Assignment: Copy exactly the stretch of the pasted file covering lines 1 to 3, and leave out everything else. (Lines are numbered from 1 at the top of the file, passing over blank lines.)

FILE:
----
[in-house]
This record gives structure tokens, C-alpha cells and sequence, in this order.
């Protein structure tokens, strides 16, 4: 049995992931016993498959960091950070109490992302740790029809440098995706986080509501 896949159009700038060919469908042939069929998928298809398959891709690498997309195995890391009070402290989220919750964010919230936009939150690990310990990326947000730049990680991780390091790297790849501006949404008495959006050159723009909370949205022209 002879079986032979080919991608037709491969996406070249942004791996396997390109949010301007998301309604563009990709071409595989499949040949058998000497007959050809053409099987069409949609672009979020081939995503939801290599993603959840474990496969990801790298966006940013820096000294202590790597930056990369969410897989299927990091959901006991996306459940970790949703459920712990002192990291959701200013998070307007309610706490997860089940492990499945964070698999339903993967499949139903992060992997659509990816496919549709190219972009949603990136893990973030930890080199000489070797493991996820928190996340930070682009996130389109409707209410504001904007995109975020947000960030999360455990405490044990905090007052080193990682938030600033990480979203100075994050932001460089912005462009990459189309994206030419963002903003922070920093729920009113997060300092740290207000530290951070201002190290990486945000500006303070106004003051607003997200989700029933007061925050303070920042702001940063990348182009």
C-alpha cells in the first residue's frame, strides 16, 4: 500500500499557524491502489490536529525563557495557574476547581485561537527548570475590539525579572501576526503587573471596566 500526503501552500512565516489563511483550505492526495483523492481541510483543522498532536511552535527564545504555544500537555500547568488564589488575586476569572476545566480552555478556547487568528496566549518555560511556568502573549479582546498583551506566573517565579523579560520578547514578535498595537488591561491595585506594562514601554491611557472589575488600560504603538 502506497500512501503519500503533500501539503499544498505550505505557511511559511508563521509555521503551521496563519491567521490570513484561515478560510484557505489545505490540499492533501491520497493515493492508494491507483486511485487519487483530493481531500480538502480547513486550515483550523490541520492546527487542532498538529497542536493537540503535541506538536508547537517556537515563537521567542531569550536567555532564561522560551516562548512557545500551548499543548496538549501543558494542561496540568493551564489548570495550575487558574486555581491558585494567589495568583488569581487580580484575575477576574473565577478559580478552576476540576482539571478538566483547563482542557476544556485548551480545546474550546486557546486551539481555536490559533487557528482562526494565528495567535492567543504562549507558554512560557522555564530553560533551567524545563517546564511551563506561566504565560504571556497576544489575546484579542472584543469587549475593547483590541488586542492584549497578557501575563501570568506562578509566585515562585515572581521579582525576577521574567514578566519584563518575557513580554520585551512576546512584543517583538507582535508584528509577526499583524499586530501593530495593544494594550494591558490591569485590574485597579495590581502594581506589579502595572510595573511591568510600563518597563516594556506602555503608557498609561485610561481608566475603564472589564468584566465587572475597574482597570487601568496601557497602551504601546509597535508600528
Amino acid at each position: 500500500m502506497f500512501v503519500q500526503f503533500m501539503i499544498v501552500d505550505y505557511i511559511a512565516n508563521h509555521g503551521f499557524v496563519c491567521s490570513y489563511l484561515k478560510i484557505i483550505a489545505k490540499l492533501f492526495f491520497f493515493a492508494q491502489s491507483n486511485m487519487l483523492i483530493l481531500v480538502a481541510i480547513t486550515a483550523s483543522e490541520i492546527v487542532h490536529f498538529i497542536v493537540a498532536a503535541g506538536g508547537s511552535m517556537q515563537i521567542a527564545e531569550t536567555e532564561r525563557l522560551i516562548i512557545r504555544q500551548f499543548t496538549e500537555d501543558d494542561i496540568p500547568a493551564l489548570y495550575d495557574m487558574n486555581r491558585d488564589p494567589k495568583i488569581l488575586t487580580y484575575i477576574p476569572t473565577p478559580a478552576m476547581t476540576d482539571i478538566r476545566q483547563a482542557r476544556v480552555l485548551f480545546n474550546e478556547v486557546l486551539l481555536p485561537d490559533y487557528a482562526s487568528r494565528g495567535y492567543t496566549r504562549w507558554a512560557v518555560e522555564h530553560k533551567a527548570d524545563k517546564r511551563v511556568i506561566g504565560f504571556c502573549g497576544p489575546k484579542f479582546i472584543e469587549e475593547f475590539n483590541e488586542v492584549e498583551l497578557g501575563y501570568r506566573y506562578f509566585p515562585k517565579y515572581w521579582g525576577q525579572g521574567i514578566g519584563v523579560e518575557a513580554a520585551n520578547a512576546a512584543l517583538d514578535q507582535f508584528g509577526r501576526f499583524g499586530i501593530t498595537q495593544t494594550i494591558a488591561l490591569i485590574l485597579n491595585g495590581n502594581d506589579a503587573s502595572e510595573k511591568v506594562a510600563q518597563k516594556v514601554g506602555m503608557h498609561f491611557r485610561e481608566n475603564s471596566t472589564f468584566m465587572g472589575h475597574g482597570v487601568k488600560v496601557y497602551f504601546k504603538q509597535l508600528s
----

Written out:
[in-house]
This record gives structure tokens, C-alpha cells and sequence, in this order.
């Protein structure tokens, strides 16, 4: 049995992931016993498959960091950070109490992302740790029809440098995706986080509501 896949159009700038060919469908042939069929998928298809398959891709690498997309195995890391009070402290989220919750964010919230936009939150690990310990990326947000730049990680991780390091790297790849501006949404008495959006050159723009909370949205022209 002879079986032979080919991608037709491969996406070249942004791996396997390109949010301007998301309604563009990709071409595989499949040949058998000497007959050809053409099987069409949609672009979020081939995503939801290599993603959840474990496969990801790298966006940013820096000294202590790597930056990369969410897989299927990091959901006991996306459940970790949703459920712990002192990291959701200013998070307007309610706490997860089940492990499945964070698999339903993967499949139903992060992997659509990816496919549709190219972009949603990136893990973030930890080199000489070797493991996820928190996340930070682009996130389109409707209410504001904007995109975020947000960030999360455990405490044990905090007052080193990682938030600033990480979203100075994050932001460089912005462009990459189309994206030419963002903003922070920093729920009113997060300092740290207000530290951070201002190290990486945000500006303070106004003051607003997200989700029933007061925050303070920042702001940063990348182009």